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A mammogram procedure uses low-dose x- rays to view and detect changes in breast tissue.

A woman's breasts are composed of glandular tissue and ducts, fat, connective tissue, and blood vessels.

If you detect a change in your breast tissue, such as a lump or mass, or if you are at least 40 years old, your doctor may schedule you for a mammogram.

Before your mammogram, make sure that your breasts and underarms are clean,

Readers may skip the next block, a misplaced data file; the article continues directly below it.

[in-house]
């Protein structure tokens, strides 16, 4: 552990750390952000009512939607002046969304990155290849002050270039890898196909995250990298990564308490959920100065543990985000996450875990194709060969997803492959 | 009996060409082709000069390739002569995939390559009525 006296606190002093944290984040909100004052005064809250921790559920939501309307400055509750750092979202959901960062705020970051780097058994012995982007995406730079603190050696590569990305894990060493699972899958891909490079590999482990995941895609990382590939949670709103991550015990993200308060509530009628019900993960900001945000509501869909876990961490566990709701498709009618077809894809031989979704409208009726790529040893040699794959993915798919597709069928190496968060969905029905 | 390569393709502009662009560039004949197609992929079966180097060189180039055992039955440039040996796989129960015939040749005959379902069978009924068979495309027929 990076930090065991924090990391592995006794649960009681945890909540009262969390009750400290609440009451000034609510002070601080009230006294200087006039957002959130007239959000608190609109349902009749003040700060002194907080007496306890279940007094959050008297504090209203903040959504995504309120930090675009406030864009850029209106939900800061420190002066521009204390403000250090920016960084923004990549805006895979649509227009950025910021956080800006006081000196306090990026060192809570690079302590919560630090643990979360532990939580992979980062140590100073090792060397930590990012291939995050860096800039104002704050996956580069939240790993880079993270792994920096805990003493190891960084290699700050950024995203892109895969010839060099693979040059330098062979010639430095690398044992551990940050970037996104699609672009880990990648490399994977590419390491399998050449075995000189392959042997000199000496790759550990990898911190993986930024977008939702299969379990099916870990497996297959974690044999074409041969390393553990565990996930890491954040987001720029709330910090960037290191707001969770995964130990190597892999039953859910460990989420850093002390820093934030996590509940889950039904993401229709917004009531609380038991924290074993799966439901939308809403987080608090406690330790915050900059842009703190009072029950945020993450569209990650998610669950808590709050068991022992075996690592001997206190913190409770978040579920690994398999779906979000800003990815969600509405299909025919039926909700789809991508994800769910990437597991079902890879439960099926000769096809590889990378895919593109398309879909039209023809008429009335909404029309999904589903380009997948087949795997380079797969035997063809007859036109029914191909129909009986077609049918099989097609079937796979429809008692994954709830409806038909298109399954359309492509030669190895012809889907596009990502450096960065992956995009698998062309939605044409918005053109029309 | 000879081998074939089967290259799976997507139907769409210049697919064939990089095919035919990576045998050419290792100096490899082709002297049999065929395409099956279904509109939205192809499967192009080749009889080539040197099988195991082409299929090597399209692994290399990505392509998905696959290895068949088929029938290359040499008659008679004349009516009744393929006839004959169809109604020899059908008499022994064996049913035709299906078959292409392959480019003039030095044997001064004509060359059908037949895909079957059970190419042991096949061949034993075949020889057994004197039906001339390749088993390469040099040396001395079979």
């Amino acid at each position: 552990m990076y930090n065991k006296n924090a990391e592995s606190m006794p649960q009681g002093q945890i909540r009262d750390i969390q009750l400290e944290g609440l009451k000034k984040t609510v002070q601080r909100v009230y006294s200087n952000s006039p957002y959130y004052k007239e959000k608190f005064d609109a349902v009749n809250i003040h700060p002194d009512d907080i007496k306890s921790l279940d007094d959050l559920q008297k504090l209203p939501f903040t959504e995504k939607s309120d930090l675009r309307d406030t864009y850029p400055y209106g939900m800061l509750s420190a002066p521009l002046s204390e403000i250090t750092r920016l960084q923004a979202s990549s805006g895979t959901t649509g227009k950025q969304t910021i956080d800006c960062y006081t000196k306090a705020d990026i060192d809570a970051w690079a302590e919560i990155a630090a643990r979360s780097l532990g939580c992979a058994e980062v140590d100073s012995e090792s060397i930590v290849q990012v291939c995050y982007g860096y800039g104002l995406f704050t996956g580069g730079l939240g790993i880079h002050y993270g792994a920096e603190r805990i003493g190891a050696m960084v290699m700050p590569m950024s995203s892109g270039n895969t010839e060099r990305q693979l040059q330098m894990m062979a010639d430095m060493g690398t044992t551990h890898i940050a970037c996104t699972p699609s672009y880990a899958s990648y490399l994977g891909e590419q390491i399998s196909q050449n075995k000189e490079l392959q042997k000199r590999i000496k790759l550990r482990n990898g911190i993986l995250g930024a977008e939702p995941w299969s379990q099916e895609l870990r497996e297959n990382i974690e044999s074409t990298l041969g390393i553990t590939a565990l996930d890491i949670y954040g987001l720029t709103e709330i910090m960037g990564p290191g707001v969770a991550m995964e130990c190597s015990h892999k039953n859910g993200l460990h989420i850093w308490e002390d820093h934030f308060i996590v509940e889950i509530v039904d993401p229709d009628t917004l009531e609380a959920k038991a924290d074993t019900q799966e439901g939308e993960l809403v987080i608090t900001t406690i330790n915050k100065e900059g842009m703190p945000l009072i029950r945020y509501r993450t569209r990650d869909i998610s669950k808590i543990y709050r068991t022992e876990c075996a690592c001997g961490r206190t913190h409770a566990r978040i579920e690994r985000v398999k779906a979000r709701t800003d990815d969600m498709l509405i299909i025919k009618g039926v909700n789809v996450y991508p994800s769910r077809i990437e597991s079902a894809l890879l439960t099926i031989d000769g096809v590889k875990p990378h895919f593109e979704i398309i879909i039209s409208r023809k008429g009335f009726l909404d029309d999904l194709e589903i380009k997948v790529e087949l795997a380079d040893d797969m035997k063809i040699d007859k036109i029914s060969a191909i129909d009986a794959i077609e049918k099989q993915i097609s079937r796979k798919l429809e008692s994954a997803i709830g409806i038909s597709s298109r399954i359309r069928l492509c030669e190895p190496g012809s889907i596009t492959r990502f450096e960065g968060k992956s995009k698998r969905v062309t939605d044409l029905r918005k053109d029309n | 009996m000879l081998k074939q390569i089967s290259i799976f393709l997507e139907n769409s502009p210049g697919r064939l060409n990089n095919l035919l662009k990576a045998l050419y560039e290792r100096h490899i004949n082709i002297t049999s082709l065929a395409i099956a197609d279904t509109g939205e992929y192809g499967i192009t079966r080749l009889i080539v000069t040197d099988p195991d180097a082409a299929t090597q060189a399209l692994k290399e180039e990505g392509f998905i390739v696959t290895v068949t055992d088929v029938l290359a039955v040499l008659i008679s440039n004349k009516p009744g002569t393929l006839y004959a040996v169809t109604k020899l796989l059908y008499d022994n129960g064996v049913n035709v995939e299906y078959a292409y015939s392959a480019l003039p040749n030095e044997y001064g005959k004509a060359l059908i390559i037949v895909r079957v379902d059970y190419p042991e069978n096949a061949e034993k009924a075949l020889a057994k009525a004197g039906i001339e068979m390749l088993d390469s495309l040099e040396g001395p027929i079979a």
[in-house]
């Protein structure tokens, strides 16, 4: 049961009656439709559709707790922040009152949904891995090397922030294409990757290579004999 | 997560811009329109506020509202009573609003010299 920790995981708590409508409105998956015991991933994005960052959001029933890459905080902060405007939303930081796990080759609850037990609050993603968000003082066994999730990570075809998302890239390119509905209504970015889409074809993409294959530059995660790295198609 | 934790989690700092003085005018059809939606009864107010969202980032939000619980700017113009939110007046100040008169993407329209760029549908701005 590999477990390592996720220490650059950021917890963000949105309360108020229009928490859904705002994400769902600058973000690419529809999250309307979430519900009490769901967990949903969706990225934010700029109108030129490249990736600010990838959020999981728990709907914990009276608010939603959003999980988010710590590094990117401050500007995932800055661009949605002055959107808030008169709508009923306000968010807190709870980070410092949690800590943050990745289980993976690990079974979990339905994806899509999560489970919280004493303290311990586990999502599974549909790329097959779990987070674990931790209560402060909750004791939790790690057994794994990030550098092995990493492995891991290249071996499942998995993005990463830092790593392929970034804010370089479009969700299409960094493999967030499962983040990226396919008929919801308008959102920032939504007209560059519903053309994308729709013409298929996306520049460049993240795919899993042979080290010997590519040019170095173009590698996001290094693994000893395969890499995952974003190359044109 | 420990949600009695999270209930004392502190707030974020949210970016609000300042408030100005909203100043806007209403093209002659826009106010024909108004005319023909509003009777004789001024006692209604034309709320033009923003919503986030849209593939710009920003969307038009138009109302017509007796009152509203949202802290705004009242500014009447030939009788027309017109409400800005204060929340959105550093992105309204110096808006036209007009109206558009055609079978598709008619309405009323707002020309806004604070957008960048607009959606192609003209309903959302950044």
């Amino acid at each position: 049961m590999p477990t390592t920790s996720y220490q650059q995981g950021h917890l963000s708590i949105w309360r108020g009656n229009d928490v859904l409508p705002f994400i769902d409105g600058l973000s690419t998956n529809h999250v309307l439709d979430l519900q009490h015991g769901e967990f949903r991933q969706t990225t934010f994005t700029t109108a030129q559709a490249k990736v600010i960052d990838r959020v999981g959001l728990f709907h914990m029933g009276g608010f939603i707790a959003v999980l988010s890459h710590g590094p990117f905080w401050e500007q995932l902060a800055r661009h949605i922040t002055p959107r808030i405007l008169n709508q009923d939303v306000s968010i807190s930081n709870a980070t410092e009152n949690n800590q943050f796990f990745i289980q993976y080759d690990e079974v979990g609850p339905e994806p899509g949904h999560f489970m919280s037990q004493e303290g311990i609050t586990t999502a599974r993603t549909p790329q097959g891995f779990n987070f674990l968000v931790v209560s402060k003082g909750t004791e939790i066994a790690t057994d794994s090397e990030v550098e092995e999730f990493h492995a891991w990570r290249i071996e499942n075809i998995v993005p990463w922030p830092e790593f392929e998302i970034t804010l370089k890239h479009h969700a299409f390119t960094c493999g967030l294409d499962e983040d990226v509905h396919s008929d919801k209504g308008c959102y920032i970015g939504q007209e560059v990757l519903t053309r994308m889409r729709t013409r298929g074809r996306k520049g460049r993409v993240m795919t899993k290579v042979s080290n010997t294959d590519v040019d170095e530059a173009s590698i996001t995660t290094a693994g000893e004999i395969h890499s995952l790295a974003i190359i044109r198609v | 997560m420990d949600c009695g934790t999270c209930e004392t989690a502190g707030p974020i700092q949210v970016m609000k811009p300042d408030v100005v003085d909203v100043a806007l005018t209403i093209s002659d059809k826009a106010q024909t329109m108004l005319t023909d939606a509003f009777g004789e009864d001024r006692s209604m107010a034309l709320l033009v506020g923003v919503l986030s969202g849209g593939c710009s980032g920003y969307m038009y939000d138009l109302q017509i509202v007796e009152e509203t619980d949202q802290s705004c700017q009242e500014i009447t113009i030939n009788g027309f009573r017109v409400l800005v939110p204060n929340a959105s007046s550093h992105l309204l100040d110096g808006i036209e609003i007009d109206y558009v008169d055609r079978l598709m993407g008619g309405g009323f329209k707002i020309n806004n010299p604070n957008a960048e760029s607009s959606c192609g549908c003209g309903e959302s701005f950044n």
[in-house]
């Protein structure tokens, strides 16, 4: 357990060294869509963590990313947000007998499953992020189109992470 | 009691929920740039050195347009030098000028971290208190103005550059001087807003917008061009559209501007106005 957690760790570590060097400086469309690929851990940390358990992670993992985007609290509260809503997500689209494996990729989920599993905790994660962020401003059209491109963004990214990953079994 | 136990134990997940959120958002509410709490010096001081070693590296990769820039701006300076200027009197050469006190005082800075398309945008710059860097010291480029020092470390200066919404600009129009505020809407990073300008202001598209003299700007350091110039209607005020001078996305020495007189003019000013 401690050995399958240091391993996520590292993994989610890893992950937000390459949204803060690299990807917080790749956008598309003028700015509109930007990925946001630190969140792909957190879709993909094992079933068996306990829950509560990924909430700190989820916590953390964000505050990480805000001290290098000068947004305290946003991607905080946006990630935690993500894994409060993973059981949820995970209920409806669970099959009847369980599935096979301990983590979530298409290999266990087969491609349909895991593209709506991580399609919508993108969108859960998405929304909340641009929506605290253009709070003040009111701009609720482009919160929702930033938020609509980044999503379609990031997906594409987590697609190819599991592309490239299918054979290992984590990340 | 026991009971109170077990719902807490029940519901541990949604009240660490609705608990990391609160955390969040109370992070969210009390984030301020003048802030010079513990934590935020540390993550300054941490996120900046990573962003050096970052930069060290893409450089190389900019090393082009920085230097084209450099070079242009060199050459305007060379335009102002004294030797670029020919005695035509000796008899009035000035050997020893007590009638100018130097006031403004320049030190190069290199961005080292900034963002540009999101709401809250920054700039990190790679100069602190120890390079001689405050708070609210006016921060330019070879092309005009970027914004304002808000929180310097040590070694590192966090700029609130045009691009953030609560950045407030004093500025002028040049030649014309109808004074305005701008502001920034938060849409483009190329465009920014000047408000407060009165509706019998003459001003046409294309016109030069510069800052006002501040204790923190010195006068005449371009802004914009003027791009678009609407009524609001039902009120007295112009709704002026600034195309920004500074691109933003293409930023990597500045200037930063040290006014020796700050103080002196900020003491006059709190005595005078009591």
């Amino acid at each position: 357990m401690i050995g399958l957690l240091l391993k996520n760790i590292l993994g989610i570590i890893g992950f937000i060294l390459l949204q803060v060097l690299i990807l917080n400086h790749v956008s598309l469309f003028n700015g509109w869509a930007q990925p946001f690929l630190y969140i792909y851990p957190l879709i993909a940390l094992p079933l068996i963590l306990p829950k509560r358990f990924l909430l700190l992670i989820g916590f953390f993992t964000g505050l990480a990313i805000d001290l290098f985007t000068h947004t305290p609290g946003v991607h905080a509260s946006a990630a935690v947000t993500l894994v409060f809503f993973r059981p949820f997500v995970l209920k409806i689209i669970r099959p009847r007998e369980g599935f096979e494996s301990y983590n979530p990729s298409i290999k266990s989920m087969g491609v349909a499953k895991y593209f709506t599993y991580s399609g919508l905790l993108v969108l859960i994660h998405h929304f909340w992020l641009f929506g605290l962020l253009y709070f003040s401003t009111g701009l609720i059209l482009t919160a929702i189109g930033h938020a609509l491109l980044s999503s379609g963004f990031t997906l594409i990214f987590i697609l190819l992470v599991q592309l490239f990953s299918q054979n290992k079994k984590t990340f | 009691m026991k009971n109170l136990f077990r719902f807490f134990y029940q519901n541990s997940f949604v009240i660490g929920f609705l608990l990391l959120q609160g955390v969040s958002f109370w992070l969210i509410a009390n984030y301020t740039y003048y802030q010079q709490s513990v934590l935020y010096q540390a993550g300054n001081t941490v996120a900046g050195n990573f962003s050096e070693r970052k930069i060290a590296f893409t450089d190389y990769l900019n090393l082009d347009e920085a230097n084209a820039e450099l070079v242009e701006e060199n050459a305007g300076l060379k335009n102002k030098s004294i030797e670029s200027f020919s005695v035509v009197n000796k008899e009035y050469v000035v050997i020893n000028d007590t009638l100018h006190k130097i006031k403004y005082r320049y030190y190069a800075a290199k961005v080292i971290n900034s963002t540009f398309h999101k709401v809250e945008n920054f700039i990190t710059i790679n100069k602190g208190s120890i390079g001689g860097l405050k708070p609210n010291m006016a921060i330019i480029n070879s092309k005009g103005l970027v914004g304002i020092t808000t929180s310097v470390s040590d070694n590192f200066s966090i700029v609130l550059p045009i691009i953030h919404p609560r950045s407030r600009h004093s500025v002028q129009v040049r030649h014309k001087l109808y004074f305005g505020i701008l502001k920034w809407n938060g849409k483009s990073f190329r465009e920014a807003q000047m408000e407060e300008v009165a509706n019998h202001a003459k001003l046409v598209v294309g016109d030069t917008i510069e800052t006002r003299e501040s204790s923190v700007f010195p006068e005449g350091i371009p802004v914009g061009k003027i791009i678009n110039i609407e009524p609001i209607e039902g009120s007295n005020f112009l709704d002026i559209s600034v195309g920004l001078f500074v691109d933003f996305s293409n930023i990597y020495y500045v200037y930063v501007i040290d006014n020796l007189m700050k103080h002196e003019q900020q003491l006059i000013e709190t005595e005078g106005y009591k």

and do not wear deodorant, since it may appear on mammogram x-rays as calcium spots.

A mammogram usually takes about 20 minutes.

A technician will begin by placing one of your breasts between two specialized plates.

The plates will compress to flatten your breast so that the camera can get clear pictures of your breast tissue.

You may feel some discomfort during the compression, but it will only last a few seconds.

This procedure will then be repeated on your other breast.

After your procedure, you may be asked to wait until a radiologist reviews your x-rays, so that more pictures may be taken from different angles,if necessary.

Since a mammogram is a simple outpatient procedure, you will be able to go home immediately following the test.